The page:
City Guides » Restaurant Guide

Beyond Boise's Borders

Must-eat stops in Eagle, Meridian, Nampa and Caldwell

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It is evident to anyone who has been in downtown Boise during the past six months, Idaho's capital city is growing. It's not only Boise sprouting up, though. New businesses and residents are taking root from 1A to 2C and the more Ada and Canyon counties expand, the more the distance between them seems to shrink. It has long been "worth the drive" to check out some of the eateries in Eagle, Meridian, Nampa and Caldwell but, now, it seems even easier (plus, gas is currently super cheap). Though you may not need any extra incentive to occasionally leave Boise's construction zones behind, we took advantage of the perceived reduced distance (and truly lower fuel prices) and headed outside city limits in search of a few gems.

Eagle: The Blue Moose Cafe

If you can't choose at the Blue Moose, we suggest the burger and rings. - PHOTO BY MEGHAN FULCHER
  • photo by Meghan Fulcher
  • If you can't choose at the Blue Moose, we suggest the burger and rings.

Camouflaged on a little residential side street off Eagle Road, the Blue Moose Cafe looks a lot like most of the surrounding houses. A wooden sign hanging off the eaves in front and a small parking lot out back are about all that distinguish the Blue Moose's exterior from its neighbors'. Although the Blue Moose is definitely a restaurant, eating there is like enjoying a home-cooked meal at the house of a friend or family member—especially because when she's not in the kitchen, chef/owner Marcy Anderson might be found next to the big stone fireplace (which is next to the giant portrait of a winking blue moose) in the dining room or chatting with customers. Like the building itself, the menu is more than it appears on first glance: sandwiches, wraps and salads seem standard fare, but surprising ingredients makes for an unexpected flavor profile. A ham and cheese sandwich is served on cinnamon bread; a vegetarian wrap contains rice pilaf; onion rings look and taste like they're fried in hush puppy batter; the Blue Moose Cafe's signature salad comes with a sprinkling of almond honey granola; and beef for burgers is mixed with breadcrumbs and egg. The beef is also fresh: Anderson said she refuses to use frozen patties, instead buying hamburger from a nearby Albertson's every other day. Blue Moose Cafe has something else going for it, too: It's clear Anderson enjoys what she does. You can taste it in her food.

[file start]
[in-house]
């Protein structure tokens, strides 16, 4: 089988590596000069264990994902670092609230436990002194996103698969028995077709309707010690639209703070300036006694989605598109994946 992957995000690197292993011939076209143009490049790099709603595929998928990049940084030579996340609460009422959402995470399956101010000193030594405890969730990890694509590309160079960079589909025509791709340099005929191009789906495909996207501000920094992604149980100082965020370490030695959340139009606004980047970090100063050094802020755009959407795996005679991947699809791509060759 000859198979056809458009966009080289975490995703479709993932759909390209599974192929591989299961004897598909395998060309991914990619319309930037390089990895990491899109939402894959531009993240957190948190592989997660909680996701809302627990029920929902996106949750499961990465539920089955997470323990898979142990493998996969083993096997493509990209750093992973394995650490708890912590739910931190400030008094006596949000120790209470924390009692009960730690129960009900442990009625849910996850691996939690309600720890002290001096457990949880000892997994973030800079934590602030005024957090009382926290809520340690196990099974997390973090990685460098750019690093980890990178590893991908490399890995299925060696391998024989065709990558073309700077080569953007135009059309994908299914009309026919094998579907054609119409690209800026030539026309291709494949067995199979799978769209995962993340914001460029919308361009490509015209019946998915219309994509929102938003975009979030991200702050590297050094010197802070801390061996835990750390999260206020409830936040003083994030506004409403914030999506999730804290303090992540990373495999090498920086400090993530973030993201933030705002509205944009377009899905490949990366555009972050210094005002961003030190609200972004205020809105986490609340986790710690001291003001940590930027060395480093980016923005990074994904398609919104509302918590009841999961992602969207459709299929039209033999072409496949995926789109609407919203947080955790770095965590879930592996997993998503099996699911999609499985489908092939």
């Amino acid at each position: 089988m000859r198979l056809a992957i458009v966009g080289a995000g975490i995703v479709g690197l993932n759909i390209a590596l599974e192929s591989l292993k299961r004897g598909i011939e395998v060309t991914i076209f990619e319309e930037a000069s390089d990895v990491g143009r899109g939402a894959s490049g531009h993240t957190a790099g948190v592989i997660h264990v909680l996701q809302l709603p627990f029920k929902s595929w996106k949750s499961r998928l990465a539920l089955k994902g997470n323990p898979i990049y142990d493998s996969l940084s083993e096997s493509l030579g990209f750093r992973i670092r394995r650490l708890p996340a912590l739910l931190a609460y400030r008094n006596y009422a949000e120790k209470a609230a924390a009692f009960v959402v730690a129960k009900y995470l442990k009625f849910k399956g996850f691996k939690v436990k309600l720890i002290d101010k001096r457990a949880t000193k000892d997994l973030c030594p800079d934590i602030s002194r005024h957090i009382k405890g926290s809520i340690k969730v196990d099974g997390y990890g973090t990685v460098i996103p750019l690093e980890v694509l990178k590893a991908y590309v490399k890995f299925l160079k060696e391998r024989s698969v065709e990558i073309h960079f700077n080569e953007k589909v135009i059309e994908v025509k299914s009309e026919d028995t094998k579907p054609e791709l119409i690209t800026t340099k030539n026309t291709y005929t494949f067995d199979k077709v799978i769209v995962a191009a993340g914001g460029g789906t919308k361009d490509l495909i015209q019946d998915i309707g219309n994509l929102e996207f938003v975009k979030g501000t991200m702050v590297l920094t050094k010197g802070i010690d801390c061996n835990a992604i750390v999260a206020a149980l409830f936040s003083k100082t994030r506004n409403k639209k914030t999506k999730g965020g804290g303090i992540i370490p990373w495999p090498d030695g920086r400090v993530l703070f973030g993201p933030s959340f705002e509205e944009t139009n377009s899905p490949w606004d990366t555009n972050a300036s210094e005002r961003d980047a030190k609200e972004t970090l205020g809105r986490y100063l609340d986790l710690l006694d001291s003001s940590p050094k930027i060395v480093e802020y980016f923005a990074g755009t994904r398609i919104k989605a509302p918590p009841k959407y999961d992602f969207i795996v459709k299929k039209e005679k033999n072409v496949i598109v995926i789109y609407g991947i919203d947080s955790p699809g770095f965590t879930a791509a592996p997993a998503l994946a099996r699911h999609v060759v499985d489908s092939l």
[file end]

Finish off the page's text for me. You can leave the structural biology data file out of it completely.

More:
Meridian: The Hungry Onion

Get full at the Hungry Onion. - PHOTO BY KELSEY HAWES
  • photo by Kelsey hawes
  • Get full at the Hungry Onion.

When the Hungry Onion opened in the 1950s, it wasn't an anomaly. Burger joints with curb service were as ubiquitous in the Happy Days era as pompadours and jukeboxes, and the Hungry Onion fit the archetype bill--it was even featured in the 1980 Clint Eastwood movie, Bronco Billy. What does make the Hungry Onion anomalous is that while everything else has changed since the '50s, it has remained much the same. A kid who saved up his paper route money so he could pedal over to the Hungry Onion for a burger and fries or a cone might feel like a time traveler if he stopped by today (except prices have naturally gone up). The Hungry Onion still serves an awesome burger, as well as ice cream, fries and some of the Valley's best tater gems. Even cooler, it's still family owned, a rare feat in today's market. It's like the good ol' days never ended at the Hungry Onion.